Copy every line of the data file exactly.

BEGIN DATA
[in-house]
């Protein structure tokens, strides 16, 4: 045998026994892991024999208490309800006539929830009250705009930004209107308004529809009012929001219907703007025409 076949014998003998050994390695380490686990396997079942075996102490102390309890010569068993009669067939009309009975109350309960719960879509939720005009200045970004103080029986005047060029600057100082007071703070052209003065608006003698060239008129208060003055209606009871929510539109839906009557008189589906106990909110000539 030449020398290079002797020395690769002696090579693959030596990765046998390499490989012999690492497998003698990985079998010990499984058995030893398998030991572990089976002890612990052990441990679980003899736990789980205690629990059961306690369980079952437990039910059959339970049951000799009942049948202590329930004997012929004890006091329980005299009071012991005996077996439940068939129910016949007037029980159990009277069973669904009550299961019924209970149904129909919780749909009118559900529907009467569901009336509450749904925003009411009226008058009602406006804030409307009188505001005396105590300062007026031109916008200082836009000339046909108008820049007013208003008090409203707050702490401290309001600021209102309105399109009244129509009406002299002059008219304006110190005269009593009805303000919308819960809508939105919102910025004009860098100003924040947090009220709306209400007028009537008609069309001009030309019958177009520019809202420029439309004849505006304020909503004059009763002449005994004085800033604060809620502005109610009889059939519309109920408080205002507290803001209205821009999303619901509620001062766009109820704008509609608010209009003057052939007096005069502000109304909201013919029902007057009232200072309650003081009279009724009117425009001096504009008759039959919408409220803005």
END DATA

[in-house]
């Protein structure tokens, strides 16, 4: 045998026994892991024999208490309800006539929830009250705009930004209107308004529809009012929001219907703007025409 076949014998003998050994390695380490686990396997079942075996102490102390309890010569068993009669067939009309009975109350309960719960879509939720005009200045970004103080029986005047060029600057100082007071703070052209003065608006003698060239008129208060003055209606009871929510539109839906009557008189589906106990909110000539 030449020398290079002797020395690769002696090579693959030596990765046998390499490989012999690492497998003698990985079998010990499984058995030893398998030991572990089976002890612990052990441990679980003899736990789980205690629990059961306690369980079952437990039910059959339970049951000799009942049948202590329930004997012929004890006091329980005299009071012991005996077996439940068939129910016949007037029980159990009277069973669904009550299961019924209970149904129909919780749909009118559900529907009467569901009336509450749904925003009411009226008058009602406006804030409307009188505001005396105590300062007026031109916008200082836009000339046909108008820049007013208003008090409203707050702490401290309001600021209102309105399109009244129509009406002299002059008219304006110190005269009593009805303000919308819960809508939105919102910025004009860098100003924040947090009220709306209400007028009537008609069309001009030309019958177009520019809202420029439309004849505006304020909503004059009763002449005994004085800033604060809620502005109610009889059939519309109920408080205002507290803001209205821009999303619901509620001062766009109820704008509609608010209009003057052939007096005069502000109304909201013919029902007057009232200072309650003081009279009724009117425009001096504009008759039959919408409220803005």